MADISON CAWTHORN EXPOSED FOR A LIFETIME OF FALSEHOODS: Cawthorn said a close friend had crashed the car in which he was a passenger and fled the scene, leaving him to die “in a fiery tomb.” Cawthorn was “declared dead,” he said in the 2017 speech at Patrick Henry College. He said he told doctors that he expected to recover and that he would “be at the Naval Academy by Christmas.” Key parts of Cawthorn’s talk, however, were not true. The friend, Bradley Ledford, who has not previously spoken publicly about the chapel speech, said in an interview that Cawthorn’s account was false and that he pulled Cawthorn from the wreckage. An accident report obtained by The Washington Post said Cawthorn was “incapacitated,” not that he was declared dead. Cawthorn himself said in a lawsuit deposition, first reported by the news outlet AVL Watchdog, that he had been rejected by the Naval Academy before the crash.

Monday News: Eleven thousand, two hundred twelve


COVID 19 POSITIVITY RATES AND HOSPITALIZATIONS ARE DOWN IN NC: At least 858,548 people in North Carolina have tested positive for the coronavirus and 11,212 have died since March, according to state health officials. The N.C. Department of Health and Human Services on Saturday reported 2,643 new COVID-19 cases, down from 2,924 reported the day before. At least 1,414 people in North Carolina were reported hospitalized with the coronavirus as of Saturday, down from 1,465 on Friday. Saturday’s total is the lowest reported since mid-November. As of Thursday, the latest date for which data are available, 5.4% of COVID-19 tests came back positive, up from 4.7% on Wednesday. Wednesday was second day in a row the rate was below 5%, which health officials have said is the target rate to control the spread of the virus.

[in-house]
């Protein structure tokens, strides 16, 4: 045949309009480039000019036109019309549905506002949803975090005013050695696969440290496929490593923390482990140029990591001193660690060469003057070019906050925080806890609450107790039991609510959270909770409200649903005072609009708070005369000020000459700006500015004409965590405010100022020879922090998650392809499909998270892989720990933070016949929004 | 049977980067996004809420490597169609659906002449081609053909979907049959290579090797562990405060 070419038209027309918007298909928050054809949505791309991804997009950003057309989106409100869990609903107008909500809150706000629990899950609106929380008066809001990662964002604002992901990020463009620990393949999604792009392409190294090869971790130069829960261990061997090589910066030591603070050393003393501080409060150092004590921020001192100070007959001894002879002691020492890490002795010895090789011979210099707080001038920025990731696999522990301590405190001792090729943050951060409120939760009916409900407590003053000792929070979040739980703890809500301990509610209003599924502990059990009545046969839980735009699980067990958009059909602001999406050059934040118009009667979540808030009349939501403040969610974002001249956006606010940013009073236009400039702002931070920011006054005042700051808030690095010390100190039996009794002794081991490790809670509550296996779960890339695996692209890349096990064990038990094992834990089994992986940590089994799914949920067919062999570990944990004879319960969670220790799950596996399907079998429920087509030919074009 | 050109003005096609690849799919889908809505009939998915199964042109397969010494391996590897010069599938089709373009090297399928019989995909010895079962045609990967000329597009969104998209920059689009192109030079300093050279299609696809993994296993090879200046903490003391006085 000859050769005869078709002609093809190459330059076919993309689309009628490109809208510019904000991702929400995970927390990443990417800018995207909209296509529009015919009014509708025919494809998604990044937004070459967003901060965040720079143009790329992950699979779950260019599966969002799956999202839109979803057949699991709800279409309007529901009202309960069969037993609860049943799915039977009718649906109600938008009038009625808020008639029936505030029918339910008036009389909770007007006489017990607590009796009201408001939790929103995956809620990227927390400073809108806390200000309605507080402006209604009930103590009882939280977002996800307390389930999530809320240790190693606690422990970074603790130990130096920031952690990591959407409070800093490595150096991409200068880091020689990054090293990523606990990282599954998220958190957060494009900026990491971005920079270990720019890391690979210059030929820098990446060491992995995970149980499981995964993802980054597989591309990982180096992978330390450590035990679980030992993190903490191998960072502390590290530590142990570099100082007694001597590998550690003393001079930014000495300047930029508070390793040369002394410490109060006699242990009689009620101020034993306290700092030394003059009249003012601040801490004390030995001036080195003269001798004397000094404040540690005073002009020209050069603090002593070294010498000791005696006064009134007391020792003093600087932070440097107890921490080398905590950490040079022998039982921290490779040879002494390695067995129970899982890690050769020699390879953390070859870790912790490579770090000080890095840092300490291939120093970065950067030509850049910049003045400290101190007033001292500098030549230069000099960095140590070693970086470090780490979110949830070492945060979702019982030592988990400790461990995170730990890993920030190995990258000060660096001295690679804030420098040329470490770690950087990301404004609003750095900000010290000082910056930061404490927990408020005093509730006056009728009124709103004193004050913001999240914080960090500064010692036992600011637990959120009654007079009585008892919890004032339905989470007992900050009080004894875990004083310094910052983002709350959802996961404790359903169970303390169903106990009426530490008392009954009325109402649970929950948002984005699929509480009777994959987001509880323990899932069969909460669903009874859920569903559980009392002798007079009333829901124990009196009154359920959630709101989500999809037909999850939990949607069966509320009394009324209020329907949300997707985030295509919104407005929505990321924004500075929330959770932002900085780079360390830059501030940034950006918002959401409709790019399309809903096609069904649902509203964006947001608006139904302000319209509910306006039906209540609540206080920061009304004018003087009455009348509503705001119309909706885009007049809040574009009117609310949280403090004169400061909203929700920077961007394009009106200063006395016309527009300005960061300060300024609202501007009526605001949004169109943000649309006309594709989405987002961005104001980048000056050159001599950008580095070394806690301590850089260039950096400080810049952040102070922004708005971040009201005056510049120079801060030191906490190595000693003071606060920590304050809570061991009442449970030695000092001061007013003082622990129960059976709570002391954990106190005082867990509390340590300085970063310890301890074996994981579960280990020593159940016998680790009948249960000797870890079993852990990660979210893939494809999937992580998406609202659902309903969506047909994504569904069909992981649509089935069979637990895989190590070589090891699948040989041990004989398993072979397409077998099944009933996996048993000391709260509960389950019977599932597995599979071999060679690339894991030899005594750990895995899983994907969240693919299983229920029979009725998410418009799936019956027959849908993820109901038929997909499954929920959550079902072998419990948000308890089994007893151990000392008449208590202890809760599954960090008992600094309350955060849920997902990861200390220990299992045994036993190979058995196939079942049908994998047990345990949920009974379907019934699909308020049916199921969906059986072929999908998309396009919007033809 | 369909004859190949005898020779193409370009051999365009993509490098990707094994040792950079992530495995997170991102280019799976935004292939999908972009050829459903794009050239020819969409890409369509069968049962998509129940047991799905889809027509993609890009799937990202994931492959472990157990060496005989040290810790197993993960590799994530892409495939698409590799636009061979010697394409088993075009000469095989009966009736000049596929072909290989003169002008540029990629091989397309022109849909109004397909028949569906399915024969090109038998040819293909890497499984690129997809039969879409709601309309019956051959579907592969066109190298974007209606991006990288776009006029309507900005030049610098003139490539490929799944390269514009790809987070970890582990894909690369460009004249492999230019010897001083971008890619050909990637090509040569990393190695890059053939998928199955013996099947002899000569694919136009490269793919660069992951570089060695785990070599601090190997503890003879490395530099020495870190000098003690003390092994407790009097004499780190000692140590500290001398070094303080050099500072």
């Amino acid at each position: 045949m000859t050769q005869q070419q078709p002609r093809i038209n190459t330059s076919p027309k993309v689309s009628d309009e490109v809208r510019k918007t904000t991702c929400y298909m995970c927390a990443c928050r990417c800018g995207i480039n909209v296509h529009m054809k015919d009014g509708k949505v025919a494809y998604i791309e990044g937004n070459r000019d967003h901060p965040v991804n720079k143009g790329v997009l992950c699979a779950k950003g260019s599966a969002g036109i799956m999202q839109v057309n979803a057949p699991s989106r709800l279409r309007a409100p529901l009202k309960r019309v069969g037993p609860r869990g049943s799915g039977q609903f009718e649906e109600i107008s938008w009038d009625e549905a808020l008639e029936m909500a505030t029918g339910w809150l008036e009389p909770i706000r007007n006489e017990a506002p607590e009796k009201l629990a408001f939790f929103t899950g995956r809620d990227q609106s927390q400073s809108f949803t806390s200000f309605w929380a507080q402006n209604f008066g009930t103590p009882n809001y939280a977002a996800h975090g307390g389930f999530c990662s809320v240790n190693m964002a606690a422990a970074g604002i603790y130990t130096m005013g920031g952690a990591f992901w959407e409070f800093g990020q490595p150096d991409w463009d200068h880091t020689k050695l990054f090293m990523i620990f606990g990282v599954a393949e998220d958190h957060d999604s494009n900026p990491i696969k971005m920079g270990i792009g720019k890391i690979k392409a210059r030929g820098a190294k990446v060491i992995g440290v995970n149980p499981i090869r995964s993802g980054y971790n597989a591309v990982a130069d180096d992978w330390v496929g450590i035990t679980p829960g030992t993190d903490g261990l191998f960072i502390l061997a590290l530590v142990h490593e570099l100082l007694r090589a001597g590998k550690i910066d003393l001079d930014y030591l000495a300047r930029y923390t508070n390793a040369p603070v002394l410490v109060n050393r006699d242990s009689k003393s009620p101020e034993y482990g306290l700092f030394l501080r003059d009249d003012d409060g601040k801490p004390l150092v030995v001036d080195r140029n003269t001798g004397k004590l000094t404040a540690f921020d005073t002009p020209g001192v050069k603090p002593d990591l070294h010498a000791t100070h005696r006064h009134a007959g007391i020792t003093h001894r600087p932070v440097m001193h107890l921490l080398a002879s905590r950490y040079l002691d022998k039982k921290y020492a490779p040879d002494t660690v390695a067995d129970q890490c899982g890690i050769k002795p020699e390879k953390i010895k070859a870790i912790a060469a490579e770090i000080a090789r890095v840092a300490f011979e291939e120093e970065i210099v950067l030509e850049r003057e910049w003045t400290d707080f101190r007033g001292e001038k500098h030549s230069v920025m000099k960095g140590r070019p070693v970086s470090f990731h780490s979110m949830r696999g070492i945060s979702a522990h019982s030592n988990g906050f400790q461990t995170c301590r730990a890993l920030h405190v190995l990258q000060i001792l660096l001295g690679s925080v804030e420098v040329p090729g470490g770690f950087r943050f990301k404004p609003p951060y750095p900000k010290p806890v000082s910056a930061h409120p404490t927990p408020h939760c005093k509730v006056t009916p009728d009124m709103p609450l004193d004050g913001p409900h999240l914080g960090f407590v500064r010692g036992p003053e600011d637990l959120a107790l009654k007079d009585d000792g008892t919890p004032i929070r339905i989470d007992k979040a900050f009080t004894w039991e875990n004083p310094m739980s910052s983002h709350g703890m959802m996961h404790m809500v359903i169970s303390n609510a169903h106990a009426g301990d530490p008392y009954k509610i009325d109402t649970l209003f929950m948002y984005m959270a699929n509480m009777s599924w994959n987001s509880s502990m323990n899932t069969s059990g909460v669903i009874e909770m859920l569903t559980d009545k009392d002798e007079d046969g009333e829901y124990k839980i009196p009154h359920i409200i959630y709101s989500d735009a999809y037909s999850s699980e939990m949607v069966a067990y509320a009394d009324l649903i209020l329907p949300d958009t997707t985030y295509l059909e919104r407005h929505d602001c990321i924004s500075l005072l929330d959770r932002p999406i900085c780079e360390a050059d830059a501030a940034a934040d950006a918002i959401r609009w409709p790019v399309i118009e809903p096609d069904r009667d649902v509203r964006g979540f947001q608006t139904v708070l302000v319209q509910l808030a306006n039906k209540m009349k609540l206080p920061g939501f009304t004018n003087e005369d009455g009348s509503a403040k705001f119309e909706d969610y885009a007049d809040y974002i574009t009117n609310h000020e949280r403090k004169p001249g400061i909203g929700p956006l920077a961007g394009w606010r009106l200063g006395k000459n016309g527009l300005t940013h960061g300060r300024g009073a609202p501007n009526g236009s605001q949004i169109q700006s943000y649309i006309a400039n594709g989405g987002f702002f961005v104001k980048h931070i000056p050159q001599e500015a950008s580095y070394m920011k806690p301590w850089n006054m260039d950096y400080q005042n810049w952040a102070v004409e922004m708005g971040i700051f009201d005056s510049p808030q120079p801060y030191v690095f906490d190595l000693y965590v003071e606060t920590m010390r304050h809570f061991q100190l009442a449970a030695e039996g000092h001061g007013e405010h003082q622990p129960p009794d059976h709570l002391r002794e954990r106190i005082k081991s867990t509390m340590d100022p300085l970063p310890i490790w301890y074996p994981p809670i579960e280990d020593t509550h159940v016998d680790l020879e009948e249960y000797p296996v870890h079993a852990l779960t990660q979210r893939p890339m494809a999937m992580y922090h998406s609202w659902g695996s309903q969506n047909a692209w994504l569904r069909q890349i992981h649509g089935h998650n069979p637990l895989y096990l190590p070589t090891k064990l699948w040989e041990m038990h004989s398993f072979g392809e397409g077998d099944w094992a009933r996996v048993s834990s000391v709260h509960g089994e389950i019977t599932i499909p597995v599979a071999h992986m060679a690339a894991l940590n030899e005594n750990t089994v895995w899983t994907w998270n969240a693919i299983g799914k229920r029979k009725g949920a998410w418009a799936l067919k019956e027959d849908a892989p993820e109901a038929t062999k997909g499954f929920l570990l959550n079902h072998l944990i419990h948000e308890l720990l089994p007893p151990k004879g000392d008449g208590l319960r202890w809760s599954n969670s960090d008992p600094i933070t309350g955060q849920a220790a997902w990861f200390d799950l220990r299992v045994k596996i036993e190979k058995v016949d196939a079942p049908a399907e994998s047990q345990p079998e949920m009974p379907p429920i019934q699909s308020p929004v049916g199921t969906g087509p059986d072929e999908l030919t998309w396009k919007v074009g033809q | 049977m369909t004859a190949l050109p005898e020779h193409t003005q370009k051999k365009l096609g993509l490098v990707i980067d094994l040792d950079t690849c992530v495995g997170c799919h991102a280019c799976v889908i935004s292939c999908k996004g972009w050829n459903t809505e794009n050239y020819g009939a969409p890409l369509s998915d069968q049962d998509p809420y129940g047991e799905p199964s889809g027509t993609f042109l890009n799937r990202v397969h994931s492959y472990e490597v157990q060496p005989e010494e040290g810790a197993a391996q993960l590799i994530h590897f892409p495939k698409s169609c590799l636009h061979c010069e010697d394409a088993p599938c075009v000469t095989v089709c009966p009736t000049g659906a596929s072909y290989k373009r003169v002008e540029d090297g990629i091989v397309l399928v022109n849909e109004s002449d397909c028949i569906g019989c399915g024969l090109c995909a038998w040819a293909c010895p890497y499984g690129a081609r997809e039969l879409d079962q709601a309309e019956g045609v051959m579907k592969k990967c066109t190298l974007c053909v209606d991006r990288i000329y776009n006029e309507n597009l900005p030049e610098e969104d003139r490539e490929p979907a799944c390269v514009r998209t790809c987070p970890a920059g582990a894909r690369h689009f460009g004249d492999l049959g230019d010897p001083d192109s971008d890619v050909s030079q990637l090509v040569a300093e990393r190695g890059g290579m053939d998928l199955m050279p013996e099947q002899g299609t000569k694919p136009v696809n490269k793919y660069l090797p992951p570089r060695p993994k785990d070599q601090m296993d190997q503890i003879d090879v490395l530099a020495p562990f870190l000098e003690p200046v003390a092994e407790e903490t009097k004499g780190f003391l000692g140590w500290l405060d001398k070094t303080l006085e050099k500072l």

Sunday News: From the Editorial pages


BILL REQUIRING IN-PERSON LEARNING RELIES ON LUCK NOT REALITY: The leaders of the North Carolina General Assembly treat legislation like a wish to the genie in the lamp. The demands in legislation, like requiring in-person classroom instruction for most public schools will instantly happen because, poof, the bill becomes law. For this legislation to work, several assumptions that are far out of the control of mere mortals – even esteemed and powerful state legislators – must align. The reality, as legislators have been repeatedly shown over the years but refused to acknowledge, is that commands for action require understanding, planning, communication, resources and consensus. For some reason, legislators who often crow that local governance and decision-making is their strong bias, feel this one-size-fits-all solution is best. This legislation prevents communities from making their own assessment of local needs and conditions to make these sensitive decisions.

Saturday News: IOKIYAR